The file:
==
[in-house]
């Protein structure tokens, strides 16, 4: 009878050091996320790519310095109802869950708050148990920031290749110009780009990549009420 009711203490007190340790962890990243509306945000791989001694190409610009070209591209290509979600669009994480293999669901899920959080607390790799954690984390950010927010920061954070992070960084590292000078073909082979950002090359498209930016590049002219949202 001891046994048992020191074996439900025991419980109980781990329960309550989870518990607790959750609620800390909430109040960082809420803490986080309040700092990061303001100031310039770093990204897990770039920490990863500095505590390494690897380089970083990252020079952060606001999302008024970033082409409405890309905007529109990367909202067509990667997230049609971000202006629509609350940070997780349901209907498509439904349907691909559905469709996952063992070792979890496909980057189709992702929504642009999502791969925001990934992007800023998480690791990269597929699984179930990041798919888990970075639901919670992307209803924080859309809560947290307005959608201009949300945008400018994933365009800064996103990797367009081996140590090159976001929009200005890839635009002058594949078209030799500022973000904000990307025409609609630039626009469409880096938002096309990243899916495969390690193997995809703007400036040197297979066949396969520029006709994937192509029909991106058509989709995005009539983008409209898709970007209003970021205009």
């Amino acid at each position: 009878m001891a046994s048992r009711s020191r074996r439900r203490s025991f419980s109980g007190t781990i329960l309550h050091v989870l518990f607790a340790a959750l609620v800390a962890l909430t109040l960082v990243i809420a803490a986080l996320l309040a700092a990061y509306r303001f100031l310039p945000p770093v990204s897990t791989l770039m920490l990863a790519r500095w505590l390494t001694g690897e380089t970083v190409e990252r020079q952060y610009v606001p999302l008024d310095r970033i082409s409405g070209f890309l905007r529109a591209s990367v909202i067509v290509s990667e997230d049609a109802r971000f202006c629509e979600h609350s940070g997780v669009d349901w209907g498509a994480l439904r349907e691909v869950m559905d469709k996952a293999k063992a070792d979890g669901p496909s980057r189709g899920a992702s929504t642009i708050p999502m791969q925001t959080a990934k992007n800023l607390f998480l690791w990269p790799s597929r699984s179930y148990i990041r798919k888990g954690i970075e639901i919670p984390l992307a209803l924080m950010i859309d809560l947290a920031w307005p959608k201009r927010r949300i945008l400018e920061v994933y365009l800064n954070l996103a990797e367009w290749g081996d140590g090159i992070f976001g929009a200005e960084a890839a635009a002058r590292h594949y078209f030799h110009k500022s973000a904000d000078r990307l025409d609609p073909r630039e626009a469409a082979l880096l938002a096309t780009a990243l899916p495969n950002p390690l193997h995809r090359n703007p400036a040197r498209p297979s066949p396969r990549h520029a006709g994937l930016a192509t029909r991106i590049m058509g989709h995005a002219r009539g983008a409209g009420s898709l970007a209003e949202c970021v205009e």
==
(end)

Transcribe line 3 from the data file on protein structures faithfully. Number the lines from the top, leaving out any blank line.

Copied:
């Amino acid at each position: 009878m001891a046994s048992r009711s020191r074996r439900r203490s025991f419980s109980g007190t781990i329960l309550h050091v989870l518990f607790a340790a959750l609620v800390a962890l909430t109040l960082v990243i809420a803490a986080l996320l309040a700092a990061y509306r303001f100031l310039p945000p770093v990204s897990t791989l770039m920490l990863a790519r500095w505590l390494t001694g690897e380089t970083v190409e990252r020079q952060y610009v606001p999302l008024d310095r970033i082409s409405g070209f890309l905007r529109a591209s990367v909202i067509v290509s990667e997230d049609a109802r971000f202006c629509e979600h609350s940070g997780v669009d349901w209907g498509a994480l439904r349907e691909v869950m559905d469709k996952a293999k063992a070792d979890g669901p496909s980057r189709g899920a992702s929504t642009i708050p999502m791969q925001t959080a990934k992007n800023l607390f998480l690791w990269p790799s597929r699984s179930y148990i990041r798919k888990g954690i970075e639901i919670p984390l992307a209803l924080m950010i859309d809560l947290a920031w307005p959608k201009r927010r949300i945008l400018e920061v994933y365009l800064n954070l996103a990797e367009w290749g081996d140590g090159i992070f976001g929009a200005e960084a890839a635009a002058r590292h594949y078209f030799h110009k500022s973000a904000d000078r990307l025409d609609p073909r630039e626009a469409a082979l880096l938002a096309t780009a990243l899916p495969n950002p390690l193997h995809r090359n703007p400036a040197r498209p297979s066949p396969r990549h520029a006709g994937l930016a192509t029909r991106i590049m058509g989709h995005a002219r009539g983008a409209g009420s898709l970007a209003e949202c970021v205009e």